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House sends Mayorkas impeachment to Senate on second try

Democrats call the House GOP push to oust the Homeland Security chief a 'sham'

Homeland Security Secretary Alejandro Mayorkas testifies during a Senate Homeland Security and Governmental Affairs Committee hearing last year.
Homeland Security Secretary Alejandro Mayorkas testifies during a Senate Homeland Security and Governmental Affairs Committee hearing last year. (Tom Williams/CQ Roll Call)

House Republicans voted Tuesday to impeach Homeland Security Secretary Alejandro Mayorkas, sending the historic push to a Senate that is unlikely to convict and remove him from office.

The 214-213 vote came after months of conservative furor at Mayorkas and the Biden administration over immigration and border security policy. It was the chamber’s second attempt to adopt the impeachment resolution after a few Republicans bucked their party last week, sinking the effort in the closely divided House.

This time, Majority Leader Steve Scalise, R-La., returned from cancer treatment to put Republicans over the top, while three members of his party again voted against the resolution. The House last impeached a Cabinet member in the Grant administration in the 1800s.

The impeachment resolution contained two articles, “willful and systemic refusal to comply with the law” and “breach of public trust.”

Republican leadership touted Tuesday’s vote as a victory as their party has sought to elevate immigration issues ahead of the fall election. Rep. Elise Stefanik, R-N.Y., the chair of the Republican Conference, said in a statement that Mayorkas had broken federal law amid an increase in crossings along the border with Mexico.

“House Republicans delivered accountability for the American people today when we impeached Alejandro Mayorkas for his willful and systematic refusal to comply with federal immigration laws and his breach of public trust,” Stefanik said.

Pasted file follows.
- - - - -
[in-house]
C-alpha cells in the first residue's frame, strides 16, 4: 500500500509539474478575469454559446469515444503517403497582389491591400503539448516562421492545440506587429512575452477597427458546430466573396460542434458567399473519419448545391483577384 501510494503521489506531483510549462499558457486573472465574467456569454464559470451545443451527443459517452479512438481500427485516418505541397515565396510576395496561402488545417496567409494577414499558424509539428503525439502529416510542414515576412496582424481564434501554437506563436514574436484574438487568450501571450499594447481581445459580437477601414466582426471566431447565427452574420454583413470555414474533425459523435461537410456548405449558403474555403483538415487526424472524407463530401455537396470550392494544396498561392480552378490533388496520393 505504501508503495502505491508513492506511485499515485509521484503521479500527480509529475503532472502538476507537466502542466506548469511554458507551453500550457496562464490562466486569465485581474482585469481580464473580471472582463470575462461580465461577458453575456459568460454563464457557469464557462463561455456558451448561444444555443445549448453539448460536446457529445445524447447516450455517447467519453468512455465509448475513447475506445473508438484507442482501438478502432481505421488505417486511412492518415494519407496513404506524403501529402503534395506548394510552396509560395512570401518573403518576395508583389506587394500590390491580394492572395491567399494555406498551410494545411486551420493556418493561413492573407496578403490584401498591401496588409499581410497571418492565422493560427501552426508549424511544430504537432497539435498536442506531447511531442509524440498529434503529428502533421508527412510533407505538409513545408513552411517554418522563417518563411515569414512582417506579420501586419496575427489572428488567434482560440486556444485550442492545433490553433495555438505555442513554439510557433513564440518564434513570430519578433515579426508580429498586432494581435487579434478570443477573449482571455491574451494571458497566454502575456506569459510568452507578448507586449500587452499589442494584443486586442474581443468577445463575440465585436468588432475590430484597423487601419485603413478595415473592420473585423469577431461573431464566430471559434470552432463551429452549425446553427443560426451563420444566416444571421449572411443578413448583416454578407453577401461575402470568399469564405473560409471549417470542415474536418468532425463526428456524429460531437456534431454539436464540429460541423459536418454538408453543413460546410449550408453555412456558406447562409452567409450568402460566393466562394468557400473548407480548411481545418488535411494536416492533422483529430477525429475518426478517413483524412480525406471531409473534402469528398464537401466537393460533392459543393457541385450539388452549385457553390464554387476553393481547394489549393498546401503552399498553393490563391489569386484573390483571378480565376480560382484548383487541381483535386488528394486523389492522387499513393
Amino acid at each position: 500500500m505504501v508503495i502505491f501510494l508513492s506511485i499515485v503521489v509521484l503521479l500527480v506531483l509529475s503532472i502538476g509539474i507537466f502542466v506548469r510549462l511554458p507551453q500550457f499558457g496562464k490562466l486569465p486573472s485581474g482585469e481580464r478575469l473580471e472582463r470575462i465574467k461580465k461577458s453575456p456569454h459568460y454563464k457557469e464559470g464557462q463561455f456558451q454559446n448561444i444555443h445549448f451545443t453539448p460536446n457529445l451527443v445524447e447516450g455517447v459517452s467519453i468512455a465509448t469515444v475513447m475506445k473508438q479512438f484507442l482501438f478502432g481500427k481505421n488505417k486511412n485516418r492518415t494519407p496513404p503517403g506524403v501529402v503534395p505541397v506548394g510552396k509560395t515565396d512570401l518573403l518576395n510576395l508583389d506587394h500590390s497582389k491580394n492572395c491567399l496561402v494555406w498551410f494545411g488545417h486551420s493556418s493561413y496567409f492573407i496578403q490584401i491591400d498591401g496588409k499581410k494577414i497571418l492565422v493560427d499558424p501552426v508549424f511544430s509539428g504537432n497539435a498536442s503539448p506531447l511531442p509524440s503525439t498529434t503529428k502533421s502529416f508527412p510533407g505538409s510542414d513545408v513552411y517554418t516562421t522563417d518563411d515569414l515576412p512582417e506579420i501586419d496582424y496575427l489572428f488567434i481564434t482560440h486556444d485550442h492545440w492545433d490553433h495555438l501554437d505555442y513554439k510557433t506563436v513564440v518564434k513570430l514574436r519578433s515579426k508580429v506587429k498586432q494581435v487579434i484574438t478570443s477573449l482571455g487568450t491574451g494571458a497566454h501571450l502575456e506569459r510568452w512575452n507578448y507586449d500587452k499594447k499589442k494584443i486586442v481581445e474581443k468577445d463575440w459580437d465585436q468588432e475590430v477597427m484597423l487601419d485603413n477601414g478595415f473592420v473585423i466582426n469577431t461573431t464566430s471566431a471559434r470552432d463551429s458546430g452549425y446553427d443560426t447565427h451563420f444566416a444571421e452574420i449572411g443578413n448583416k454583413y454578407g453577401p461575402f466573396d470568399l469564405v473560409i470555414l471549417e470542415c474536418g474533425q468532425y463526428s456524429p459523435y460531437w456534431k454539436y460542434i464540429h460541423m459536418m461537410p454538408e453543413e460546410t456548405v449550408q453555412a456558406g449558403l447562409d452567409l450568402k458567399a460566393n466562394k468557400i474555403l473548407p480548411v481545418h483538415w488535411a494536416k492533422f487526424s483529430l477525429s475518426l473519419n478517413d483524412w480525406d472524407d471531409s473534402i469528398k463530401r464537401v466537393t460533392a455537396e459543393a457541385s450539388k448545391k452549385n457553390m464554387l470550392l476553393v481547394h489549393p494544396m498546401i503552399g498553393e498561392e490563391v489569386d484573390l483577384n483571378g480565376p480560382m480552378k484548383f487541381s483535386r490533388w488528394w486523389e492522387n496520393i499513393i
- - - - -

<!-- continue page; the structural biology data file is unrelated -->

Democrats and the Biden administration have called the impeachment a political stunt. Rep. Joaquin Castro, D-Texas, called the vote a “sham” and accused Republicans of playing politics with the border.

“They haven’t done anything competent to run on, so they created a circus. Even their own people think it’s a joke,” Castro said.

Senate Majority Leader Charles E. Schumer, D-N.Y., in a statement called the impeachment vote “a new low for House Republicans” and said they had not shown Mayorkas committed the kind of “high crimes and misdemeanors” required for impeachment.

“This sham impeachment effort is another embarrassment for House Republicans. The one and only reason for this impeachment is for Speaker Johnson to further appease Donald Trump,” Schumer said.

Schumer’s office said that once the Senate returns from its recess later this month, the House impeachment managers would present the articles of impeachment to the Senate. The next day jurors would be sworn in for the trial, with President Pro Tempore Patty Murray presiding, Schumer’s office said.

All 11 of the members who are in reelection races ranked as Toss-ups by Inside Elections with Nathan L. Gonzales voted along with their party. Republican Reps. Tom McClintock of California, Ken Buck of Colorado and Mike Gallagher of Wisconsin again voted against the resolution.

National security

President Joe Biden criticized Republicans for playing politics with impeachment and said the House should instead take up a national security bill passed by the Senate early Tuesday.

“History will not look kindly on House Republicans for their blatant act of unconstitutional partisanship that has targeted an honorable public servant in order to play petty political games,” the statement said.

Speaker Mike Johnson, R-La., told reporters Tuesday that he felt border security was a priority, and that he would not take up the Senate bill in its current form.

“National security begins with border security, we have said that all along,” Johnson said.

Johnson also said he was not concerned about the precedent Republicans would set by impeaching Mayorkas. Republicans have defended the decision to seek impeachment of Mayorkas, pointing to conditions on the border with Mexico.

Rep. Mike Kelly, R-Pa., said that House Republicans had pushed for accountability for the administration’s failures, and Democrats did not have a good argument in return.

“If I were in their place, I’d be saying the same thing, but I’m glad I’m not because it’s undeniable what has happened at our borders,” Kelly said. “And then the question is, who do you hold accountable for that?”

Last week, McClintock, Buck and Gallagher voted with Democrats against the resolution for a 215-215 tally. The measure was ultimately rejected on a 214-216 vote after Rep. Blake Moore, R-Utah, a member of leadership changed his vote allowing Tuesday’s vote to happen.

Over the weekend, Gallagher announced he would retire from Congress at the end of his term after four terms in Congress. Buck announced last year that he would not seek another term in Congress.

Niels Lesniewski and Jason Dick contributed to this report.

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